I personally admit that prevention is truly difficult.  I set my goal as always reading the 20/40 line.  I will use a -1/2 or a -1.0 to find out the minimum amout of minus it takes to just-clear the 20/20 line.  That will normally take about a -1.0 diopter lens.

But if I confirm that I pass all reaquired DMV tests (read 20/40) then why would I wear a -2.5 diopter lens all the time? 

This is they type of "error" an OD in an office will give you.  I consider it deadly - which is why I measure my refractive STATE myself.  I trust what *I* measure, more than an -2.5 diopter lens some OD might "prescribe".  But equally, and from past judgment, it does take a LONG TIME of consistent "plus wearing" to get your REFRACTIVE STATE to change by +3/4 to +1.0 diopters - there-by giving you 20/20 (but PERSONAL VERIFICATION.

I believe I had establishished and exact relationship, between visual acuity and refractive STATE.  At least I know what I am doing, and trust my results.  That is better solution - than to go to an OD, and get a destructively over-prescribed miinus from an OD.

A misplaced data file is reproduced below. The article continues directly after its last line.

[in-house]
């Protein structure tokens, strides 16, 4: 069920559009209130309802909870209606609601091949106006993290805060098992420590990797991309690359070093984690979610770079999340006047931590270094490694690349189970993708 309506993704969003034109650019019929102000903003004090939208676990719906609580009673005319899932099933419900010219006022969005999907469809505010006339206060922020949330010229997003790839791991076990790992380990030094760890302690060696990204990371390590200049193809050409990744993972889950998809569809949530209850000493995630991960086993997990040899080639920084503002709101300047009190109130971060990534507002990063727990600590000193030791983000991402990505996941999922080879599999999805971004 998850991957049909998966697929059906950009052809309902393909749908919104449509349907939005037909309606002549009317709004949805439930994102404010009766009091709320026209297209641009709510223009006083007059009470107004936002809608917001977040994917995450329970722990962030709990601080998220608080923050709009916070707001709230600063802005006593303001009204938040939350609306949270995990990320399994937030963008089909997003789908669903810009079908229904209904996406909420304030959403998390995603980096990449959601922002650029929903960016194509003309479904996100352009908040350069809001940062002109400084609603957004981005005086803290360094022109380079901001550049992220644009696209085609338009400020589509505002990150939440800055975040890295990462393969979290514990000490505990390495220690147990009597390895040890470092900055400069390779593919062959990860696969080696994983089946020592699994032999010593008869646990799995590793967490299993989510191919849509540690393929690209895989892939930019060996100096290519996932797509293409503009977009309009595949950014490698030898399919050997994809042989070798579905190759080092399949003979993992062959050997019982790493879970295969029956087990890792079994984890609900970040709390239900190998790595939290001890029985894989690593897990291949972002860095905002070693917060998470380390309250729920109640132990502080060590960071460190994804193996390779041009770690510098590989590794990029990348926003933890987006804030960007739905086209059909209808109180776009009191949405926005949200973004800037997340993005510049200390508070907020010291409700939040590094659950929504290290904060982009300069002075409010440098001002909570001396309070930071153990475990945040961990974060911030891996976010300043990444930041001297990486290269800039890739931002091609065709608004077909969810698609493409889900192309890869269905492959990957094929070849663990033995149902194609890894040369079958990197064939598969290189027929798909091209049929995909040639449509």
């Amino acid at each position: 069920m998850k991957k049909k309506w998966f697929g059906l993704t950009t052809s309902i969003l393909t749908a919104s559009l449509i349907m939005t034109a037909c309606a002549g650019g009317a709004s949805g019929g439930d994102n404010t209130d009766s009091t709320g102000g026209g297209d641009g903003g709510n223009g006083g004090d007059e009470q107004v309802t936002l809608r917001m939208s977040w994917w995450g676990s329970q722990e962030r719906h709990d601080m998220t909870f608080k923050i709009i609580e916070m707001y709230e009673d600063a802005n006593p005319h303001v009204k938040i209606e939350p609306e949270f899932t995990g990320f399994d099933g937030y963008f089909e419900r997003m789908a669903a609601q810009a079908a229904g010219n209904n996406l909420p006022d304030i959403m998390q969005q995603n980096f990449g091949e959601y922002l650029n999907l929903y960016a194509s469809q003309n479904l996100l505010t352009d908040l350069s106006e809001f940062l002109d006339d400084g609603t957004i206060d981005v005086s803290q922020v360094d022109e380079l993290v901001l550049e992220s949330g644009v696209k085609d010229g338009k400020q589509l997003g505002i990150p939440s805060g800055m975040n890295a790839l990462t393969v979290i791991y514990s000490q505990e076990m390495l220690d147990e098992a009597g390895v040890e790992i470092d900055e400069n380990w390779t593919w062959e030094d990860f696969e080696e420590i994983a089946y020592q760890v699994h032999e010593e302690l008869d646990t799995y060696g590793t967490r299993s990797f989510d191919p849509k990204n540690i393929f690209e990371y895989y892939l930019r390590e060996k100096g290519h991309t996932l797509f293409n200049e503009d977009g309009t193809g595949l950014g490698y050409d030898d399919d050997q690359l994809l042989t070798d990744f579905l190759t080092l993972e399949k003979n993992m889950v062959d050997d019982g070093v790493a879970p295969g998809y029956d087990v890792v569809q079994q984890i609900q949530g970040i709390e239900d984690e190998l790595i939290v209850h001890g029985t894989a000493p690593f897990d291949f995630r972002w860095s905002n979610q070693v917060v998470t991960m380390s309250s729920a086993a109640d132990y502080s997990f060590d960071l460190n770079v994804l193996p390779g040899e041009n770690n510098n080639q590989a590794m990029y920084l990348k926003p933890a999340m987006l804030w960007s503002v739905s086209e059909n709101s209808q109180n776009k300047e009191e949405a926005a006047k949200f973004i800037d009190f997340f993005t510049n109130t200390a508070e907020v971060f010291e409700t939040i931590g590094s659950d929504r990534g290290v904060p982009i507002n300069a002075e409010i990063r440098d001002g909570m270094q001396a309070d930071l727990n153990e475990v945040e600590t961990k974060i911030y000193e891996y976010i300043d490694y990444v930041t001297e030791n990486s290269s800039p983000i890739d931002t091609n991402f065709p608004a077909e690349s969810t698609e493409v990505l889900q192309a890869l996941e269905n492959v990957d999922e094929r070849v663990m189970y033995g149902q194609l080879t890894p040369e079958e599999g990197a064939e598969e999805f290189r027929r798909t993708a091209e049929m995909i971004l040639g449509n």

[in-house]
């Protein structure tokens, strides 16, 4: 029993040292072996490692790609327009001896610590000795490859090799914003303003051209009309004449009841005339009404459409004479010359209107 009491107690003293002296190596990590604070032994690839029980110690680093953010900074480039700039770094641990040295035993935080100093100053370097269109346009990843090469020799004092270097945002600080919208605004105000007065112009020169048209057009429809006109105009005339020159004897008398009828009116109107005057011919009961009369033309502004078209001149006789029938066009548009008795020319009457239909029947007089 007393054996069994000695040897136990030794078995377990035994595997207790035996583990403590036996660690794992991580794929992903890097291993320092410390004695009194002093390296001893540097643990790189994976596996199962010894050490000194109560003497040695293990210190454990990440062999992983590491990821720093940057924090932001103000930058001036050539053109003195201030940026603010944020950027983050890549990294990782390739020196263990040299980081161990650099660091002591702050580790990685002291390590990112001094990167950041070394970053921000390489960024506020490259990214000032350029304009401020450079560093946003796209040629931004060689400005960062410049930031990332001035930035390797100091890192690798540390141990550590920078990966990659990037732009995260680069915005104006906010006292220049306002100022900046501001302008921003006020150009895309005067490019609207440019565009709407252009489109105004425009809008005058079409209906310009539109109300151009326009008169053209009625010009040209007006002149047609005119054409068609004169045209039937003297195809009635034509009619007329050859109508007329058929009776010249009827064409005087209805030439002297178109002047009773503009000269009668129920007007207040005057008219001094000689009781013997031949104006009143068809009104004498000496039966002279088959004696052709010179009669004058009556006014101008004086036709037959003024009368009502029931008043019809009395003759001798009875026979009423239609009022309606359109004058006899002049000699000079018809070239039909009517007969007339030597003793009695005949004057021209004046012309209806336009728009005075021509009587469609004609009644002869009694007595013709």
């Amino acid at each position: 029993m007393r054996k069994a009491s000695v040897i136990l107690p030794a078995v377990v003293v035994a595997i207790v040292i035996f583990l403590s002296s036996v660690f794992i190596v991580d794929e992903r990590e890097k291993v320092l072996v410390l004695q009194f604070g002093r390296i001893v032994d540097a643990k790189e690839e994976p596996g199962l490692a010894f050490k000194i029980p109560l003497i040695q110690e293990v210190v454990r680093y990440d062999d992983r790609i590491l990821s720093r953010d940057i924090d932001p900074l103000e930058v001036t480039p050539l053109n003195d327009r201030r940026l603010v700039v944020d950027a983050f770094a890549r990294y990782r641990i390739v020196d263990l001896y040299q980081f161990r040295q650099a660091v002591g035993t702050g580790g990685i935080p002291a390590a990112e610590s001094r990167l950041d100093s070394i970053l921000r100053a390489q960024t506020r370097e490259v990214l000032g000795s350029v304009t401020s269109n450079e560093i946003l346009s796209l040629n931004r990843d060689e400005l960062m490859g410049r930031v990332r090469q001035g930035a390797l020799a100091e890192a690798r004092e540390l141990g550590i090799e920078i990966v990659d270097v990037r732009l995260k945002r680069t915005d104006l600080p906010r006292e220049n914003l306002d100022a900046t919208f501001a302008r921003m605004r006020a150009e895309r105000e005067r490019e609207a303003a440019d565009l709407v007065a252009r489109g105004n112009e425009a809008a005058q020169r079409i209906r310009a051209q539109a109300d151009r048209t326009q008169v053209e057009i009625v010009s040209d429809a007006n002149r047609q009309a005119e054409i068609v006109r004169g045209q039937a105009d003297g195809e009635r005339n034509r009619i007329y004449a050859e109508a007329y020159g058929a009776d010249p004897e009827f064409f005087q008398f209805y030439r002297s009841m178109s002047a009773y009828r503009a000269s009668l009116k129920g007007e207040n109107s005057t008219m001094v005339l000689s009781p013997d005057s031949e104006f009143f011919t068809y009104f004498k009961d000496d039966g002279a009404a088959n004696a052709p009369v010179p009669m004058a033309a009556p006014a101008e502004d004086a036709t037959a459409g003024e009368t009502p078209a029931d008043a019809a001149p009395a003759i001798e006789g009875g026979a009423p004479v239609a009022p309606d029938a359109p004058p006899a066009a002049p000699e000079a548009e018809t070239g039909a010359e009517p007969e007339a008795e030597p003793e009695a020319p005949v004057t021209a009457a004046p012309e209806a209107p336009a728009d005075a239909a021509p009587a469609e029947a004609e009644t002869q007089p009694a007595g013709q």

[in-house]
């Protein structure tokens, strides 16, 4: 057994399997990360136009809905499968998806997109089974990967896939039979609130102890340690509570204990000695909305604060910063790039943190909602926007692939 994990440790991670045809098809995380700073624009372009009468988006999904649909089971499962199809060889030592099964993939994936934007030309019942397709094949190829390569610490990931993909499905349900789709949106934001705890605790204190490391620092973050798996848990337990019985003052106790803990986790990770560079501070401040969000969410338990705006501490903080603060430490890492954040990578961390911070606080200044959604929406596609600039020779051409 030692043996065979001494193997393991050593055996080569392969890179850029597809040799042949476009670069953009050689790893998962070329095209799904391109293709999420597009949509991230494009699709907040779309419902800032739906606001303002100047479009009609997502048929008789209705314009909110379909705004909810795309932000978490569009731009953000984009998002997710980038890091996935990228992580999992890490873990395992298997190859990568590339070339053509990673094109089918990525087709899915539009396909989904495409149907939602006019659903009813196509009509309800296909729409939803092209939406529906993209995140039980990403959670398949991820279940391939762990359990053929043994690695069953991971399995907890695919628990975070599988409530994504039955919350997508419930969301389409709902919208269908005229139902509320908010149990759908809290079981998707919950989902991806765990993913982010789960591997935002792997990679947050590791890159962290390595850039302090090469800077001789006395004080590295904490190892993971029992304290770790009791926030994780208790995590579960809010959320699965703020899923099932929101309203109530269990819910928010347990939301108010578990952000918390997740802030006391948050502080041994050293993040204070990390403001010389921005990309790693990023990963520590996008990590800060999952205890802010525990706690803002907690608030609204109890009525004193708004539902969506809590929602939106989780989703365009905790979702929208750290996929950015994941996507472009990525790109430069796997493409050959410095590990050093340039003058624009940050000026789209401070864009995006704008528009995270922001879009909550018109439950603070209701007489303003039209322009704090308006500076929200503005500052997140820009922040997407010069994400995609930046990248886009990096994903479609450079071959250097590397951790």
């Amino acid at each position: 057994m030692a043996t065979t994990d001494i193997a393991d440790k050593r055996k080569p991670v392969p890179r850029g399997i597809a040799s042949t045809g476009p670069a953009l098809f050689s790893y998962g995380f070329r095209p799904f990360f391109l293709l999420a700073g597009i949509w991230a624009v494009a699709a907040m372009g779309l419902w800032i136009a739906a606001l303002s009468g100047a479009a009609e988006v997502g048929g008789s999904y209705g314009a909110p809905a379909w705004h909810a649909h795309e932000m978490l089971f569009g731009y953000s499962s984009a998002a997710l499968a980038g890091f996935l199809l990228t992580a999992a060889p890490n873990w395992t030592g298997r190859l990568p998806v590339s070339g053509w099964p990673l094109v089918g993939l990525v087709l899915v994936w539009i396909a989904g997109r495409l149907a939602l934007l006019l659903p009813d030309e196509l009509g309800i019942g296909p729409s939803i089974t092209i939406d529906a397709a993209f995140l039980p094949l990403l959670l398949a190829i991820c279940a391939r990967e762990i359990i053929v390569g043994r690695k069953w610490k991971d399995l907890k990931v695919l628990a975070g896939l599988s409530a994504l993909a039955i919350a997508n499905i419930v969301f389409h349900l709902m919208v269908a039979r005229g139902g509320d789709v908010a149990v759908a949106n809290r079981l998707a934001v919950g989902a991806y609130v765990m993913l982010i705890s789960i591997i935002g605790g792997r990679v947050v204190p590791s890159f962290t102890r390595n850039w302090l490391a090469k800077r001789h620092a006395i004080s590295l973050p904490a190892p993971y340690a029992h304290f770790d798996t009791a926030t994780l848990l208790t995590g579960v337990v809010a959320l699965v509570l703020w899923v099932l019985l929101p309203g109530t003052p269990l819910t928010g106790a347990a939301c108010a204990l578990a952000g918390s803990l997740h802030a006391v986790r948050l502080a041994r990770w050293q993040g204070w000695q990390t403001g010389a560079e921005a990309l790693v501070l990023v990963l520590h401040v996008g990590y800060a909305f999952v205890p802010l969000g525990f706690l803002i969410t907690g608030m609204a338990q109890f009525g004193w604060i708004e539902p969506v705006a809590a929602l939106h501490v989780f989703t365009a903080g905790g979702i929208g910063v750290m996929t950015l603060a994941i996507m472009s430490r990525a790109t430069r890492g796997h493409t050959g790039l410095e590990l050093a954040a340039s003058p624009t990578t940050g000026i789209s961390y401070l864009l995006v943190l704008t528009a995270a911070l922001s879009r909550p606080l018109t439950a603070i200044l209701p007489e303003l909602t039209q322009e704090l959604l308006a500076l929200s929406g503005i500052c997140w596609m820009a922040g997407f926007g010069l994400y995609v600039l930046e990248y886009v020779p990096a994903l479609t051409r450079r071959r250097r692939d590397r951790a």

As an engineer, I finally concluded that no one is interested in my long-term vision - other than myself.

Offline OtisBrown

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Re: The Secret of Perfect Vision
« Reply #72 on: February 26, 2013, 11:47:46 AM »

Hi John,

Herer is the Frauenfeld Calculator:

http://frauenfeldclinic.com/myopia-calculator/

I obviously believe the Snellen/Trial-lens check - gives me best knowedge, and full control.

This includings obtaining $10 (minus) driving glasses if I have 20/50 to 20/60 vision.  (As a temporary measure - until I begin to exceed the 20/40 line.)

Since my intention is to change my refractive STATE by +1/2 diopter, and pass the 20/40 line, I truly do not want to spend $200 for glasses - that I will not need anymore when I exceed the 20/40 line. This knowledge and ability - gives *me* control of my visual future.



I also use my edge of blur distance on the Frauenfeld calculator and get about -1.25 D.


What is the Frauenfeld calculator?

Offline johnlink

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Re: The Secret of Perfect Vision
« Reply #73 on: February 26, 2013, 11:52:38 AM »

Offline johnlink

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Re: The Secret of Perfect Vision
« Reply #74 on: February 26, 2013, 11:59:05 AM »
Actually the link above goes to a page that has a link to the calculator. HERE is where the calculator is found:

http://frauenfeldclinic.com/focal-calculator/calc.html